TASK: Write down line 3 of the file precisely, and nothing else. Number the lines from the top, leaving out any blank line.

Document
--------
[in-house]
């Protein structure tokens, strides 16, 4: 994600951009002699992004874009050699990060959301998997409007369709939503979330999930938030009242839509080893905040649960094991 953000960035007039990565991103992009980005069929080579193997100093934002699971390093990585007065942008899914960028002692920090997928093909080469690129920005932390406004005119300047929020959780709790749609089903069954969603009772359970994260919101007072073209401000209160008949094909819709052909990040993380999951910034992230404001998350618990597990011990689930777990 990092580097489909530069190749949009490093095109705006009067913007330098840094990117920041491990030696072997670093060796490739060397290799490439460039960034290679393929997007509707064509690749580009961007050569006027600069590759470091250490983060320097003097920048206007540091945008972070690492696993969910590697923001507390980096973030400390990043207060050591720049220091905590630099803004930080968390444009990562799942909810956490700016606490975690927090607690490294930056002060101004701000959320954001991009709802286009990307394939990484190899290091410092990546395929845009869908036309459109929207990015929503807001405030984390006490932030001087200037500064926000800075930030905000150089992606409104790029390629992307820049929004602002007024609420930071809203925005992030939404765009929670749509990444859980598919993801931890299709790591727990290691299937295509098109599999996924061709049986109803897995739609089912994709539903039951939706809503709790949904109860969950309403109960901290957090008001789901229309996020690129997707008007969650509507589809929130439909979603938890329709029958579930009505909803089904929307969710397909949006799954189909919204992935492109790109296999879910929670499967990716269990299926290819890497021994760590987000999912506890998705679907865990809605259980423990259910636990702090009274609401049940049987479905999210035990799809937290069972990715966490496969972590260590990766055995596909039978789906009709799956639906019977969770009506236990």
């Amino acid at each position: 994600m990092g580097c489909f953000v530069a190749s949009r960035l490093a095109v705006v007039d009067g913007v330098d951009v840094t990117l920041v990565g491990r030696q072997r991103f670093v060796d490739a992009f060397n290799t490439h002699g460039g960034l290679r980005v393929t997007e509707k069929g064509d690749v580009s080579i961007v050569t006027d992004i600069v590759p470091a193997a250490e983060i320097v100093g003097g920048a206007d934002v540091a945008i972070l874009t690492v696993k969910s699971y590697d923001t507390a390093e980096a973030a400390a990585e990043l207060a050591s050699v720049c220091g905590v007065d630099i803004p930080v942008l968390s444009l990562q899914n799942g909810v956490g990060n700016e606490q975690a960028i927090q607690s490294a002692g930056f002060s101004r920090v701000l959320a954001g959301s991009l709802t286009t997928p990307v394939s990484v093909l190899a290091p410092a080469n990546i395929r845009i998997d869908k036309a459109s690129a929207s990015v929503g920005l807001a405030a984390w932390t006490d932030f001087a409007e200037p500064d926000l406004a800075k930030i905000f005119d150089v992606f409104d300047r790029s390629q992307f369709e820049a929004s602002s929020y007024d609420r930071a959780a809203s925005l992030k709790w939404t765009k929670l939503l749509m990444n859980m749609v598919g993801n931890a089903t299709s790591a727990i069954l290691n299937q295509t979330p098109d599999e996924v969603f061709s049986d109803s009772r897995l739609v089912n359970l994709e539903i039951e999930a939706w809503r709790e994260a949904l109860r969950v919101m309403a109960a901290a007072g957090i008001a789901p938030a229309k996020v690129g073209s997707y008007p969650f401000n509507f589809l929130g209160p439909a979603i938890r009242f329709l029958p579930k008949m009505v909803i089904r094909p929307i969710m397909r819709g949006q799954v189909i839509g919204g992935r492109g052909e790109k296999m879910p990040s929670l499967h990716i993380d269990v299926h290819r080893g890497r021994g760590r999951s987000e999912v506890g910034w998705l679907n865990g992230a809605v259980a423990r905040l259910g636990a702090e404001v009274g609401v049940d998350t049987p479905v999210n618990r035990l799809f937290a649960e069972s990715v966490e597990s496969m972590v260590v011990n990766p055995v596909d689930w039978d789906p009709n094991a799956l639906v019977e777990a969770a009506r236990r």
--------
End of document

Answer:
């Amino acid at each position: 994600m990092g580097c489909f953000v530069a190749s949009r960035l490093a095109v705006v007039d009067g913007v330098d951009v840094t990117l920041v990565g491990r030696q072997r991103f670093v060796d490739a992009f060397n290799t490439h002699g460039g960034l290679r980005v393929t997007e509707k069929g064509d690749v580009s080579i961007v050569t006027d992004i600069v590759p470091a193997a250490e983060i320097v100093g003097g920048a206007d934002v540091a945008i972070l874009t690492v696993k969910s699971y590697d923001t507390a390093e980096a973030a400390a990585e990043l207060a050591s050699v720049c220091g905590v007065d630099i803004p930080v942008l968390s444009l990562q899914n799942g909810v956490g990060n700016e606490q975690a960028i927090q607690s490294a002692g930056f002060s101004r920090v701000l959320a954001g959301s991009l709802t286009t997928p990307v394939s990484v093909l190899a290091p410092a080469n990546i395929r845009i998997d869908k036309a459109s690129a929207s990015v929503g920005l807001a405030a984390w932390t006490d932030f001087a409007e200037p500064d926000l406004a800075k930030i905000f005119d150089v992606f409104d300047r790029s390629q992307f369709e820049a929004s602002s929020y007024d609420r930071a959780a809203s925005l992030k709790w939404t765009k929670l939503l749509m990444n859980m749609v598919g993801n931890a089903t299709s790591a727990i069954l290691n299937q295509t979330p098109d599999e996924v969603f061709s049986d109803s009772r897995l739609v089912n359970l994709e539903i039951e999930a939706w809503r709790e994260a949904l109860r969950v919101m309403a109960a901290a007072g957090i008001a789901p938030a229309k996020v690129g073209s997707y008007p969650f401000n509507f589809l929130g209160p439909a979603i938890r009242f329709l029958p579930k008949m009505v909803i089904r094909p929307i969710m397909r819709g949006q799954v189909i839509g919204g992935r492109g052909e790109k296999m879910p990040s929670l499967h990716i993380d269990v299926h290819r080893g890497r021994g760590r999951s987000e999912v506890g910034w998705l679907n865990g992230a809605v259980a423990r905040l259910g636990a702090e404001v009274g609401v049940d998350t049987p479905v999210n618990r035990l799809f937290a649960e069972s990715v966490e597990s496969m972590v260590v011990n990766p055995v596909d689930w039978d789906p009709n094991a799956l639906v019977e777990a969770a009506r236990r």